The Velvety Flower That'll Add Color To Your Garden (And Tolerates Dry Soil)

While spike and rosette-shaped flowers are classic and elegant, there's a lot to be said for adding something just a little different to your garden and floral bouquets. Growing cockscomb flowers that look more like coral or brains than traditional flowers can add a magical touch to your landscape and bouquets. Not only is cockscomb easy to grow and drought tolerant, but it also pairs beautifully with other flowers, both in the landscape and in fresh and dried bouquets.

Cockscomb celosia (Celosia argentea var. cristata) is actually the same species as plume types of celosia, and both cultivars are closely related to amaranth, an easy-to-grow flower with a large Pinterest following. Like its relative amaranth, it isn't difficult to grow and care for cockscomb celosia, as long as you remember it isn't cold hardy, and in zones 2 through 9 it should be grown as a warm season annual. Because many varieties of cockscomb celosia need at least 90 to 120 days to reach maturity, it's best to start the seeds inside and transplant the seedlings outdoors once all danger of frost has passed, especially if you live in an area with a short growing season. 

Growing celosia in the garden

When you're getting ready to transplant your cockscomb celosia outside, be sure to plant it in a good location where it gets either full or dappled sun. Celosia grows in a surprising range of soil conditions and can tolerate poor soil, but it grows best in well-draining soil with plenty of organic material. Because many celosia varieties can grow several feet tall, it is important to provide support for your plants using either stakes or netting. Alternatively, you can choose a dwarf celosia variety. These smaller varieties may not work for cut flowers, but they make beautiful bedding and landscape plants.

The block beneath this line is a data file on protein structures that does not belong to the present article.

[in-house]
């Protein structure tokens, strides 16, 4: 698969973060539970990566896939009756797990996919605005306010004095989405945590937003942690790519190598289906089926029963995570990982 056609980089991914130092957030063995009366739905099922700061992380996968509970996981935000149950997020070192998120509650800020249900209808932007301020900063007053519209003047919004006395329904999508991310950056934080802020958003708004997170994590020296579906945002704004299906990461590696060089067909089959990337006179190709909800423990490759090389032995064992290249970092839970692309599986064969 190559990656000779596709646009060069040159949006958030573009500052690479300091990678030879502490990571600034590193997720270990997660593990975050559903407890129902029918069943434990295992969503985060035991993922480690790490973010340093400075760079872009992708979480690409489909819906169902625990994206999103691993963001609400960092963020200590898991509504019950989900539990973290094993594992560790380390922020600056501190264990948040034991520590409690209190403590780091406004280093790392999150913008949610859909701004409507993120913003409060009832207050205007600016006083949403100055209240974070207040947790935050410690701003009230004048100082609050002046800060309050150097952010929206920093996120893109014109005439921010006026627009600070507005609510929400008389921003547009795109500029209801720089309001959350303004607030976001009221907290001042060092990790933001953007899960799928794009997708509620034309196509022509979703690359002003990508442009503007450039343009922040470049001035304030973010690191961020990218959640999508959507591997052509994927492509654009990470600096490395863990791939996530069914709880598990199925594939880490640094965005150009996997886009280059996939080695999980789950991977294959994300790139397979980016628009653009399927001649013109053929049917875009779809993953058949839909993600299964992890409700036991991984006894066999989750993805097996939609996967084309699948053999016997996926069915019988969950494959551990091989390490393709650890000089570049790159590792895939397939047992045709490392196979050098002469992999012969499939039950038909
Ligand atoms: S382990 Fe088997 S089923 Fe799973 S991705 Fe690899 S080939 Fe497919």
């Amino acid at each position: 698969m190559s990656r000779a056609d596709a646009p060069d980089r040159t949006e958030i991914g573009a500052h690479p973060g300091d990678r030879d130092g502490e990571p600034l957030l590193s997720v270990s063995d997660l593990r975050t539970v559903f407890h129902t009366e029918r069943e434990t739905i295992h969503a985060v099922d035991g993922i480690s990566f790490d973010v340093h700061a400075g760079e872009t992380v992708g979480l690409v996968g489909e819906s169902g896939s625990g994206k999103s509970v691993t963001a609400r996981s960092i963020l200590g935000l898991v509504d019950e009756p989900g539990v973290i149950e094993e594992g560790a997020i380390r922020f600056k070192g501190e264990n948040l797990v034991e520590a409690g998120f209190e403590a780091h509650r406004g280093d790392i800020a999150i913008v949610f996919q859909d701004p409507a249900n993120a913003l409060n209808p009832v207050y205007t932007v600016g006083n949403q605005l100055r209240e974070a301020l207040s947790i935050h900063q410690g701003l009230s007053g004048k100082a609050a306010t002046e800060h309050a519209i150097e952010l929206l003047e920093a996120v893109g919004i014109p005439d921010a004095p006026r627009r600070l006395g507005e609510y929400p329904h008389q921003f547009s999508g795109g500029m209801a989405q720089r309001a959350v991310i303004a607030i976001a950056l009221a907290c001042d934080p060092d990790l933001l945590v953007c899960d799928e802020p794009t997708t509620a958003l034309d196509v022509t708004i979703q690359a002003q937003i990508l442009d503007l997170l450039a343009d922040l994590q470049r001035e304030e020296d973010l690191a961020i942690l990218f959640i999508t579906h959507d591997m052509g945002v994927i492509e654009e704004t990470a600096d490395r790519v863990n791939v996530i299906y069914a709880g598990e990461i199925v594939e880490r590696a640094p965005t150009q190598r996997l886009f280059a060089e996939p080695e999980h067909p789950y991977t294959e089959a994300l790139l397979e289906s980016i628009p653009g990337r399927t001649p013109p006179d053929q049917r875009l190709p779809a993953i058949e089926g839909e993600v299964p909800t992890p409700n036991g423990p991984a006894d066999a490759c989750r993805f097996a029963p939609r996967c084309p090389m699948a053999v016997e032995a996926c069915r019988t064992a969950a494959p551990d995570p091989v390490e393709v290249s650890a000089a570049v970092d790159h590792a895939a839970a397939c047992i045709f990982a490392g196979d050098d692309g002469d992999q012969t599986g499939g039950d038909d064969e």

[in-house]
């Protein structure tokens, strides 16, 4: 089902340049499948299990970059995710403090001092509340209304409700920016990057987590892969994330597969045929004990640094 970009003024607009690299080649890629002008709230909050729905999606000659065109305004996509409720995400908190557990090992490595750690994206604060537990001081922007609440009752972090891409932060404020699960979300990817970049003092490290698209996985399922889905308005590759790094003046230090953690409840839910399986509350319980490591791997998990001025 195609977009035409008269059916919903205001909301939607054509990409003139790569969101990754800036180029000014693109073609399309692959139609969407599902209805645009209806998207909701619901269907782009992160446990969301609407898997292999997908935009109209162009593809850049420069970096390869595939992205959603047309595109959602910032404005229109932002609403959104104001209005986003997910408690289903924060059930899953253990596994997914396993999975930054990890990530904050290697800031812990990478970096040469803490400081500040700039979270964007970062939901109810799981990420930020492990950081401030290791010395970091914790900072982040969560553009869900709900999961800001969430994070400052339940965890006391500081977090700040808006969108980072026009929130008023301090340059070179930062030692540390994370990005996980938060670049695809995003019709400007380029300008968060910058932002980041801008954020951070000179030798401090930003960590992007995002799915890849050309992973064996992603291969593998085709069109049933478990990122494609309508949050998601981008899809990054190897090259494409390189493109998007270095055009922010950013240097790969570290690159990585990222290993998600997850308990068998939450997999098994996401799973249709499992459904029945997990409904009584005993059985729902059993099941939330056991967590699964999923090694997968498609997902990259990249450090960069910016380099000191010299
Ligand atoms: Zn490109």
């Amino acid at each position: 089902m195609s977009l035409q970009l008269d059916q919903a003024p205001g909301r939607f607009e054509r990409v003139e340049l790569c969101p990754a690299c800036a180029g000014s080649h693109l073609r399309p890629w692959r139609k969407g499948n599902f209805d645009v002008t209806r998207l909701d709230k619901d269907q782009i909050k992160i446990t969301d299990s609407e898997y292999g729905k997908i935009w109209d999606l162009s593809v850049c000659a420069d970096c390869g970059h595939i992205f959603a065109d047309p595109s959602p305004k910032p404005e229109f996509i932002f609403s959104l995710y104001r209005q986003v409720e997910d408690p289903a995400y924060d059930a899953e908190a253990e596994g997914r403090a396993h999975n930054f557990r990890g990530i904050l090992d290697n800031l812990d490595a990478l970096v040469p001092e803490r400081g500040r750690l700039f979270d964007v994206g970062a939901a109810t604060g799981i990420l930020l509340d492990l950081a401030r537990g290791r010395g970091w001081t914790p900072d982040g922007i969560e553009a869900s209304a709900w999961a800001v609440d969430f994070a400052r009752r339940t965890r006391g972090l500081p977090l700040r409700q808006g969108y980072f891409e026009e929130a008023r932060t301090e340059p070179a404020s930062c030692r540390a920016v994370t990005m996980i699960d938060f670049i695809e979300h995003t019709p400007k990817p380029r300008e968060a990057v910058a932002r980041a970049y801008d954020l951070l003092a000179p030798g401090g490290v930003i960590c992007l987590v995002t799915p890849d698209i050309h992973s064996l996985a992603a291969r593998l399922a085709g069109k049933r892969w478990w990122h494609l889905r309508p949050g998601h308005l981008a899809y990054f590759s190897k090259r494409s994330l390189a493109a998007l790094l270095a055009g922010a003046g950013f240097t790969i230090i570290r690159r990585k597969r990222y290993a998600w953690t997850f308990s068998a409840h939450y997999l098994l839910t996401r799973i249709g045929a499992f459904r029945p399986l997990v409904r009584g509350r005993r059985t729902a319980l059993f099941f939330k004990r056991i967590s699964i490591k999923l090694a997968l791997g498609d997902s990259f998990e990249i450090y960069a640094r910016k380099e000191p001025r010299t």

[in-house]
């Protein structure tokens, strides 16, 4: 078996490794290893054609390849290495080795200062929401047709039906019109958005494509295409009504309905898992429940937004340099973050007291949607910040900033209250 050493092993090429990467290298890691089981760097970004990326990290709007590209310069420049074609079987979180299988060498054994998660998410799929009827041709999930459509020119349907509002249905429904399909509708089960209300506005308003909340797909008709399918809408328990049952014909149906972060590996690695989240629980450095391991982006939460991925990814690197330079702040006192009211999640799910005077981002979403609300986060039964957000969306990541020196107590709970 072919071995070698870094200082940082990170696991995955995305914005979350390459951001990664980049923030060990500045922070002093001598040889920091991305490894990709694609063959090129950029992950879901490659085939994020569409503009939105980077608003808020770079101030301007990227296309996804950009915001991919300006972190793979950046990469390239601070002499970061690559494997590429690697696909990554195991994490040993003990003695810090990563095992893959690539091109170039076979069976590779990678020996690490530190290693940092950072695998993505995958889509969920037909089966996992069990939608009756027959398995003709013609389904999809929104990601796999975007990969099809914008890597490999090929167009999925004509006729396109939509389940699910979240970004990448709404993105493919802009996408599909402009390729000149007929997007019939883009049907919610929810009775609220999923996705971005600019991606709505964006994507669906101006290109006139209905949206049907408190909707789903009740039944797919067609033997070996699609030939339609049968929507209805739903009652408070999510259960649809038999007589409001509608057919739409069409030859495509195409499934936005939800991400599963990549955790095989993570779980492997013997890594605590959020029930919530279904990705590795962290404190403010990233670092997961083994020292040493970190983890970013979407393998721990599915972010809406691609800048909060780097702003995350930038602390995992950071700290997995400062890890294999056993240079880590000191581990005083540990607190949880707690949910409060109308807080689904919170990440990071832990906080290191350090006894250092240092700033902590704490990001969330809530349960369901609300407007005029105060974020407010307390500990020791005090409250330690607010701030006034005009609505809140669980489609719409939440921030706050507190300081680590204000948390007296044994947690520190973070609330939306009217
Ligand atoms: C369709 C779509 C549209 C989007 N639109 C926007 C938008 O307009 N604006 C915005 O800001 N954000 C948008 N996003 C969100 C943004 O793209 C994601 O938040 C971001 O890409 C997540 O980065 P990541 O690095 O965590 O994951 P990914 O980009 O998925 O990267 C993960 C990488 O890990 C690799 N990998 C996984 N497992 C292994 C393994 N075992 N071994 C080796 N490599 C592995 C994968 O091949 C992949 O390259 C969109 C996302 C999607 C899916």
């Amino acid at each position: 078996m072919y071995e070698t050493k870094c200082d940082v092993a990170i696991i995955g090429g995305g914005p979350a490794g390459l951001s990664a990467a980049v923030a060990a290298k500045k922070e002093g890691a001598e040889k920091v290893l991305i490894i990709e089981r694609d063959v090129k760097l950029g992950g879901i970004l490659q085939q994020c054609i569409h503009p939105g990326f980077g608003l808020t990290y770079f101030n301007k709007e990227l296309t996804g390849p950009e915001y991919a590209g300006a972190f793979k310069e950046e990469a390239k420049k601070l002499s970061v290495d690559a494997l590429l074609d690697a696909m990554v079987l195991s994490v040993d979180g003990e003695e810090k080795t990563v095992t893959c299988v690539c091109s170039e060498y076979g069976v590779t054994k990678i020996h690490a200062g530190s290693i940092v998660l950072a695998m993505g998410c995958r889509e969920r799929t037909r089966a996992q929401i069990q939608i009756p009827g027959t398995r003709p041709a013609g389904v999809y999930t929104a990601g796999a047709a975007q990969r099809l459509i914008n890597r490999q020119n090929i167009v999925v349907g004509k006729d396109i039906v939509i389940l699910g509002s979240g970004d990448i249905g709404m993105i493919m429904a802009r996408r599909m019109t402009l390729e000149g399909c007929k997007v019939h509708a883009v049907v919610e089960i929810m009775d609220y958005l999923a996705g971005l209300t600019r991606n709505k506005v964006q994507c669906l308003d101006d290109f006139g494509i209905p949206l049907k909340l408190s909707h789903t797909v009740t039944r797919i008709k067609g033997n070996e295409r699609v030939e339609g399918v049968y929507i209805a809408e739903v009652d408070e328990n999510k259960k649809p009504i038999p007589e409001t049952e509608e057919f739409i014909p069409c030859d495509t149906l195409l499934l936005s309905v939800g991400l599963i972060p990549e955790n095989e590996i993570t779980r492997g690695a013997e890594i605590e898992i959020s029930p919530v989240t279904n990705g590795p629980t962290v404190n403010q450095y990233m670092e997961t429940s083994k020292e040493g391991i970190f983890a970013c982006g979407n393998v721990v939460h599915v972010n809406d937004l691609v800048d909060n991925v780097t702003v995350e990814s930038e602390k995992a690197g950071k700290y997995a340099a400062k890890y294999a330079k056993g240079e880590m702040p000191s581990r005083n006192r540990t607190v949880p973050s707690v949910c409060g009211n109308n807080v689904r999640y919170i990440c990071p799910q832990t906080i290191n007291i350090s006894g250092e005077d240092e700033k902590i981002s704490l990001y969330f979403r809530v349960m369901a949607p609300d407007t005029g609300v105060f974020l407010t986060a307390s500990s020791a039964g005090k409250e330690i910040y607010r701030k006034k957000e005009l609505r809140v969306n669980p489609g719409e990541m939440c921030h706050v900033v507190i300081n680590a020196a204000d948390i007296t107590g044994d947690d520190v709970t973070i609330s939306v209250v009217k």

While cockscomb celosia is relatively drought tolerant once fully established, large varieties often require regular watering to prevent their leaves from drooping. The University of Minnesota Extension recommends fertilizing your celosia with a balanced fertilizer at planting and then monthly with a phosphorus-heavy fertilizer. Celosia easily self-seeds, but it is not considered aggressive or invasive, and any unwanted seedlings can be removed without issue. Staying on top of deadheading in the garden will also limit the number of seeds that the plants drop.

Using cockscomb celosia in landscapes and bouquets

Dwarf celosia varieties like Jessica mix, which don't grow taller than a foot and a half, are excellent options for the front of borders. Cockscomb celosia is available in a variety of colors, including orange, red, yellow, and pink, so you're sure to find some that are a perfect fit for your garden's color palette. Whether you opt for a mass planting of these distinctive flowers or intersperse them with plants like sweet alyssums to provide contrast, they're sure to turn heads and attract both compliments and pollinators.  

If you're growing cockscomb celosia primarily for cut flowers, then taller cultivars like Cramer's varieties and coral reef may be better options. Not only does celosia have an excellent vase life of at least a week, but it also holds its color when dried. Just hang it upside down in a warm and dark space for a few weeks and then you're ready to make a dried flower bouquet.